HDHomeRun Scribe Quatro and Servio review: Great video quality, but clunky software

For cord-cutters, setting up an over-the-air DVR that delivers the best possible picture quality on multiple televisions has never been easy or cheap. That leaves a wide-open opportunity for Silicon Dust’s HDHomeRun Scribe DVR and its sibling, the HDHomeRun Servio.

TiVo’s Bolt OTA, for instance, requires pricey add-on boxes to watch on multiple televisions, while such roll-your-own solutions as Plex DVR and Channels DVR require cobbling together TV tuners and server hardware from disparate vendors. Networked tuners such as the Tablo Quad, meanwhile, typically don’t play over-the-air channels in their native broadcast quality, limiting their appeal to videophiles.

SiliconDust’s HDHomeRun Scribe and Servio DVRs finally check the right cost and quality boxes, recording over-the-air channels at full quality and streaming the video to other devices (including Roku players, Fire TV Sticks, and more) connected to TVs throughout the home. The hardware is also reasonably priced, starting at $200 for everything but the antenna, as is the DVR service at $35 per year, with one year of service included. Setup is simple to boot.

hdhomerunscribeserviohero Jared Newman / IDG

SiliconDust’s HDHomeRun Scribe (left) has an antenna input, while its Servio (right) does not.

The drawback, as always, is HDHomeRun’s software, which has improved over the last 18 months, but is still harder to work with and has fewer features than other over-the-air DVRs. Whether the Scribe and Servio are right for you depend on how much of that clunkiness you’re willing to tolerate.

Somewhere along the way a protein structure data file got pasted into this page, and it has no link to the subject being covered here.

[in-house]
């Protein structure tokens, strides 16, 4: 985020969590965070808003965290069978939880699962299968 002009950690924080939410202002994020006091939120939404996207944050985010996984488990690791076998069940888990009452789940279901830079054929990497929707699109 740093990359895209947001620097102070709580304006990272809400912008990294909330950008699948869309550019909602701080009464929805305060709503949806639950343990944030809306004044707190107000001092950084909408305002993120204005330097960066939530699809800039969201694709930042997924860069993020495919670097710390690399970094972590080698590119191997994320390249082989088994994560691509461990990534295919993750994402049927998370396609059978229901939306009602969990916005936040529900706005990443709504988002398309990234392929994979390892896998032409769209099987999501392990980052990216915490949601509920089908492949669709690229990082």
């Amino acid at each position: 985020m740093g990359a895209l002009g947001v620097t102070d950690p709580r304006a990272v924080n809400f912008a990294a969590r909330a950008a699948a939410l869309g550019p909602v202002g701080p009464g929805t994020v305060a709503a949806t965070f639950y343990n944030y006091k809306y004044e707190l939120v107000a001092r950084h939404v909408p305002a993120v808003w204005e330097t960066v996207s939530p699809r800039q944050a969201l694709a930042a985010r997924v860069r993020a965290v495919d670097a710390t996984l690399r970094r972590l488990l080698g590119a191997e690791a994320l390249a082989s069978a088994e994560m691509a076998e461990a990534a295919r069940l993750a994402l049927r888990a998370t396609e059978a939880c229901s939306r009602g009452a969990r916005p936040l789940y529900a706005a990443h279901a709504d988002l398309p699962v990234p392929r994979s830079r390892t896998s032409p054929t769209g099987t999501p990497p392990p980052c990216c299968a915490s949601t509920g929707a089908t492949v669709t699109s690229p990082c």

HDHomeRun DVR: Scribe vs. Servio

Unlike HDHomeRun’s Connect and Extend tuners, the HDHomeRun Scribe doesn’t require you to supply your own storage or server hardware. Instead, the recording engine, TV tuner, and 1TB of storage are all built into one box. You need only provide an over-the-air antenna, which can be an indoor or outdoor model.

Setup is practically plug-and-play as well. After screwing in an antenna, plugging in the power adapter, and connecting the box to your router with an ethernet cable, you can visit the my.hdhomerun website to finish the setup. SiliconDust sells two versions of the Scribe: The $200 Duo can play and/or record up to two channels at a time, and the $250 Quatro can play and/or record up to four channels simulltaneously.

hdhomerunsetup Jared Newman / IDG

Once everything’s plugged in, you only need to visit my.hdhomerun.com to run a channel scan.

Compared to the Scribe, the $150 HDHomeRun Servio is more of an upgrade for folks who already own a separate HDHomeRun Connect or Extend tuner. As such, it includes the recording engine and 1TB of storage, but there’s no provision to plug in an antenna because it doesn’t host a tuner.

Unlike a TiVo or cable DVR, HDHomeRun does not output video directly to your television. Once you’ve set up the hardware, you must stream live and recorded TV to the HDHomeRun app, which is available for Amazon Fire TV devices, Android TV, Roku players and many smart TVs, Xbox One consoles, Windows, iOS, and Android mobile. The most notable omissions here are Apple TV, Chromecast, LG WebOS TVs, and Samsung smart TVs.